Principles that can be used when planning your training cycles:
Cycle Training: this is where you break up your training into bulk cycles, strength cycles and cutting cycles; which will help keep your muscles in a responsive state.
Split Training: this is breaking up your training into separate body parts each work-out which allows for shorter and more intense sessions.
Muscle Confusion: your muscles adapt to stress, and ultimately you can reach a plateau. By constantly varying the exercises, weights, sets and reps you can ensure continued adaption.
Progressive Overload: continue to increase different parameters in your training, whether it be more weight, increasing sets and reps, etc.
Giant Sets: performing several exercises for a single muscle group with little rest in between sets.
Muscle Priority: training a weaker body part first in your work out.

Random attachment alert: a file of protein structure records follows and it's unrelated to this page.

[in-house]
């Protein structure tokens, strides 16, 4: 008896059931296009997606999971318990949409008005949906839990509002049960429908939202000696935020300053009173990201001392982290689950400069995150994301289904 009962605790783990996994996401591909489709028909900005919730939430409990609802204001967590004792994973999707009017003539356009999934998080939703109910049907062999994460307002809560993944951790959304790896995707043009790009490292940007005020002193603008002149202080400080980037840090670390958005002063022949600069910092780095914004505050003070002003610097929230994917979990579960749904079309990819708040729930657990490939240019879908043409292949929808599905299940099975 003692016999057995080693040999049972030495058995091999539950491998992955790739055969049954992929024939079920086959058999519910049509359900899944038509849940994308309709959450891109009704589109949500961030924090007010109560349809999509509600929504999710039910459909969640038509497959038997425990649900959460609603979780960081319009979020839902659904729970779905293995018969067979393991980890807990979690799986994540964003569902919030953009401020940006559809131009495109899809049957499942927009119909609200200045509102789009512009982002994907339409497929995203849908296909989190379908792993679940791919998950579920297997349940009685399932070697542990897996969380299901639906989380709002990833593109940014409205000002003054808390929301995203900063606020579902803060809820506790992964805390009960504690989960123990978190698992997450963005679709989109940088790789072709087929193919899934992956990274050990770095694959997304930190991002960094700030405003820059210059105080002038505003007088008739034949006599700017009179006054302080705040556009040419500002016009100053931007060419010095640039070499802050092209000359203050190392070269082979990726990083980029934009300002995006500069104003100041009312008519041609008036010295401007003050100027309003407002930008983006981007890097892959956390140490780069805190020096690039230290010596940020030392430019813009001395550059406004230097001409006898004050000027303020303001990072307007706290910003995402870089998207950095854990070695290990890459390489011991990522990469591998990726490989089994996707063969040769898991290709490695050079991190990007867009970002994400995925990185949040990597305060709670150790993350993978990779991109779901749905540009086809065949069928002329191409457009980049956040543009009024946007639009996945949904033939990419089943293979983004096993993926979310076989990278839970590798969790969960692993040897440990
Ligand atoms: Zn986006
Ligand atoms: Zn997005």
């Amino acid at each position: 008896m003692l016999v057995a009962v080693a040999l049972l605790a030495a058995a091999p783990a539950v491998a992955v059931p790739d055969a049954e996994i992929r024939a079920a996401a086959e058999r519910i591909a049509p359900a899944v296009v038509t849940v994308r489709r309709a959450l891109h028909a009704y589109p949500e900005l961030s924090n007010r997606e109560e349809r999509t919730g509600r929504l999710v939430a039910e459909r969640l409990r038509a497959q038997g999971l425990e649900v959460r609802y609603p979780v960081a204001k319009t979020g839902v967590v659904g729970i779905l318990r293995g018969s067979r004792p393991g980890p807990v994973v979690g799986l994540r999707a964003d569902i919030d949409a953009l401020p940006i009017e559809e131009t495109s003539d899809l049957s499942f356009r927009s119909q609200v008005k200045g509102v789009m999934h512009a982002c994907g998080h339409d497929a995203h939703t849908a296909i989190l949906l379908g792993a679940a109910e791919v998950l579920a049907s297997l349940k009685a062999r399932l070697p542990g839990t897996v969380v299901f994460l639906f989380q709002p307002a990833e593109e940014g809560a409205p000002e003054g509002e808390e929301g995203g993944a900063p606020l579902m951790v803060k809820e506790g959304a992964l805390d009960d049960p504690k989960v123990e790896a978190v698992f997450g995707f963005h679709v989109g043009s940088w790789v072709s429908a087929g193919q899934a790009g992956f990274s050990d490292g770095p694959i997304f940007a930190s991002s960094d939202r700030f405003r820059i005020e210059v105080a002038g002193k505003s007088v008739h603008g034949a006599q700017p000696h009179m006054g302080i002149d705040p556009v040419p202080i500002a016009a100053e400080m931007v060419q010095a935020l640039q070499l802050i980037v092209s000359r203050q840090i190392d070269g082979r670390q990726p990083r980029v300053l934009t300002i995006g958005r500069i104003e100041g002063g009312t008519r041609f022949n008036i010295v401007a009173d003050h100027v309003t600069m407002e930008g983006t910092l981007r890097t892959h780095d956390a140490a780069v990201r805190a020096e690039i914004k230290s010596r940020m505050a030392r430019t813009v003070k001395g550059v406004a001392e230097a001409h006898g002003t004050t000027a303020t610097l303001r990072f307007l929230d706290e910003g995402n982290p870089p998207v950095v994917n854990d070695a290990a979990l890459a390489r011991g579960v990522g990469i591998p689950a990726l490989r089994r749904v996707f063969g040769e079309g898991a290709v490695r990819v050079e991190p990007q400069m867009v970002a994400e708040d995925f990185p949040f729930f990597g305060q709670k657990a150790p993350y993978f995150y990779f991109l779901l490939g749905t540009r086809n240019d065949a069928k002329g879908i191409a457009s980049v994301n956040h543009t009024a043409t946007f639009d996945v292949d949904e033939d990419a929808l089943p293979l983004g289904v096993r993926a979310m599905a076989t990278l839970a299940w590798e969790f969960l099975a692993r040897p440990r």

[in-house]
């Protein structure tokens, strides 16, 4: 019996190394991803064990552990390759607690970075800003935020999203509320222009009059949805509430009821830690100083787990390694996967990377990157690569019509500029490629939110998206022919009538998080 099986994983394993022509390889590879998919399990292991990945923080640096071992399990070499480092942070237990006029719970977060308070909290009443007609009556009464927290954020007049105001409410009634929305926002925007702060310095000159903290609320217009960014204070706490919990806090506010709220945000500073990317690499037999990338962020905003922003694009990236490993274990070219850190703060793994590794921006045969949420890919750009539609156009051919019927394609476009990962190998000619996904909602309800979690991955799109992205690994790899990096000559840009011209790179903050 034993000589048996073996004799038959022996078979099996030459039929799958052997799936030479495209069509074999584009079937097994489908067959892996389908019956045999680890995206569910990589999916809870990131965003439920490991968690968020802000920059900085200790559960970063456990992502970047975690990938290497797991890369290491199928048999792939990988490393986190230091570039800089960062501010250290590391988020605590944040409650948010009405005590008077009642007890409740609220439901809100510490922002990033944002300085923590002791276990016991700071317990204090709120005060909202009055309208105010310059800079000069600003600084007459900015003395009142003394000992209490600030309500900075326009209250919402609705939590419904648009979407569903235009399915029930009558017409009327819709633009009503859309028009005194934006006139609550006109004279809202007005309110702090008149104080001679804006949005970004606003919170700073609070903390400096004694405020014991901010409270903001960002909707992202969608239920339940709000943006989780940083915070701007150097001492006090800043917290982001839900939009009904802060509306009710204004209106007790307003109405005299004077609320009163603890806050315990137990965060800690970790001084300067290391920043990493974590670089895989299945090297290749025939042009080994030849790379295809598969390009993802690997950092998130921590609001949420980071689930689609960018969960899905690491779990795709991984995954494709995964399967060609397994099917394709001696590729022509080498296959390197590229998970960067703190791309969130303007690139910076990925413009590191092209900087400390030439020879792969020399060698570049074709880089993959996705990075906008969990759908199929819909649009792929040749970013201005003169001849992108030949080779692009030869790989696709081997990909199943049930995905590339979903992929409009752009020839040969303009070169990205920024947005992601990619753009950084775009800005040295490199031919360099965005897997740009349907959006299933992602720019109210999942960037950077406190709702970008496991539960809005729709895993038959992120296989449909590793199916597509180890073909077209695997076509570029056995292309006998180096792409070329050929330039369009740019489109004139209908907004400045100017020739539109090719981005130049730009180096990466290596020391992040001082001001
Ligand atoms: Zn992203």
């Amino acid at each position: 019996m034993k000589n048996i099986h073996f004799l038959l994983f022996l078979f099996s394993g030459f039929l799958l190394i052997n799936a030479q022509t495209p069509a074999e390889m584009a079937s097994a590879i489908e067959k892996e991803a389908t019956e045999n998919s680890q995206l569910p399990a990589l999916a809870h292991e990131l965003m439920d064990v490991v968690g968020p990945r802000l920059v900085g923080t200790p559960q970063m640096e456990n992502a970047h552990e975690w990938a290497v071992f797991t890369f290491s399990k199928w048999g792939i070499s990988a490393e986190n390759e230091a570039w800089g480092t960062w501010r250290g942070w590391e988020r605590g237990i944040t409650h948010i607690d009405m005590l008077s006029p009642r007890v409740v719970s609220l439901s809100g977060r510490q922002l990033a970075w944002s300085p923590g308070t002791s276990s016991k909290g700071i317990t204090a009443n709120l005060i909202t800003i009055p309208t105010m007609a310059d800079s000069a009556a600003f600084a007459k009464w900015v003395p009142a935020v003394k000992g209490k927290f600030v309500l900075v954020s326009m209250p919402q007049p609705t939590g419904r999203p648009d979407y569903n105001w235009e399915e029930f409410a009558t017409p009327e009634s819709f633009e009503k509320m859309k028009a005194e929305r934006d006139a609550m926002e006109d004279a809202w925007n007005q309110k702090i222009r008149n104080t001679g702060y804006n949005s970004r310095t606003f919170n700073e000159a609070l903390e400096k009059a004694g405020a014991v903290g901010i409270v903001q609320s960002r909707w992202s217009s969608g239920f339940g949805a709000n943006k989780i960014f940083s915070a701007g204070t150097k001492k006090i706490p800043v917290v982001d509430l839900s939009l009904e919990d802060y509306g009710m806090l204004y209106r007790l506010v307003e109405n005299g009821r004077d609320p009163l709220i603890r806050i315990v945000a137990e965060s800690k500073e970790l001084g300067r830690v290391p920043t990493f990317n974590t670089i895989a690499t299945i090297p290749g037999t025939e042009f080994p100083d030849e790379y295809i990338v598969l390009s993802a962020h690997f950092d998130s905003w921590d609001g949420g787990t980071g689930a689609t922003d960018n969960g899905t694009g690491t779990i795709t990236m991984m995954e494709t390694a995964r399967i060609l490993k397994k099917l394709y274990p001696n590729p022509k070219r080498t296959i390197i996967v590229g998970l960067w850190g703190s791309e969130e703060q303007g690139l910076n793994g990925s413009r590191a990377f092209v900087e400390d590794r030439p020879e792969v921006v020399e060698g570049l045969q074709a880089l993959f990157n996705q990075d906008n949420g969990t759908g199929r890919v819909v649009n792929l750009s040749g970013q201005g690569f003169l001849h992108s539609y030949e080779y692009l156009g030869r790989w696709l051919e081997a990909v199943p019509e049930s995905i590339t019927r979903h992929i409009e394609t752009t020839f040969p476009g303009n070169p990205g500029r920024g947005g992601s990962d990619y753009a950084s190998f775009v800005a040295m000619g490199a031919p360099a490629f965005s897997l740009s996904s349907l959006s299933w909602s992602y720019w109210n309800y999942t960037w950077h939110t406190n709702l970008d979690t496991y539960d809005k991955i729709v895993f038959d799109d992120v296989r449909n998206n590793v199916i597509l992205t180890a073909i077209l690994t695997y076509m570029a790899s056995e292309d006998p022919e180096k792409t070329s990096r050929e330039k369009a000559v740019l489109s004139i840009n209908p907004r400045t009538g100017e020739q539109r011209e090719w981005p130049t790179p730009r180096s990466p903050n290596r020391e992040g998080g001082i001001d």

Pre-Exhaustion: this is where you perform an isolation exercise preceding a compound exercise, e.g. leg extensions before squats.
Pyramiding: beginning with a lighter weight, gradually increasing weight and lowering reps, then work backwards, decreasing weight and increasing reps.
Stripping: going from a heavy weight, and stripping off weight each set as fatigue sets in.
Forced reps: once failure has been reached on a set, your partner assists you in performing additional reps that could not be performed alone.
Continuous tension: maintaining slow continuous tension thru out the rep, which will maximize red muscle fiber recruitment.
Cheating: once failure is reached the weight is swung past your sticking point to complete the movement. (useful when you do not have a spotter)
Partial reps: as the name implies only part of the full movement is performed, e.g. only curling a barbell half way up, which can be effective due to the varying points of leverage.
Peak contraction: at the completion of a set holding the weight fully contracted for a few seconds.
Super speed: using a lighter weight, reps are performed explosively yet controlled, called “compensatory acceleration”, which can help with white fiber recruitment.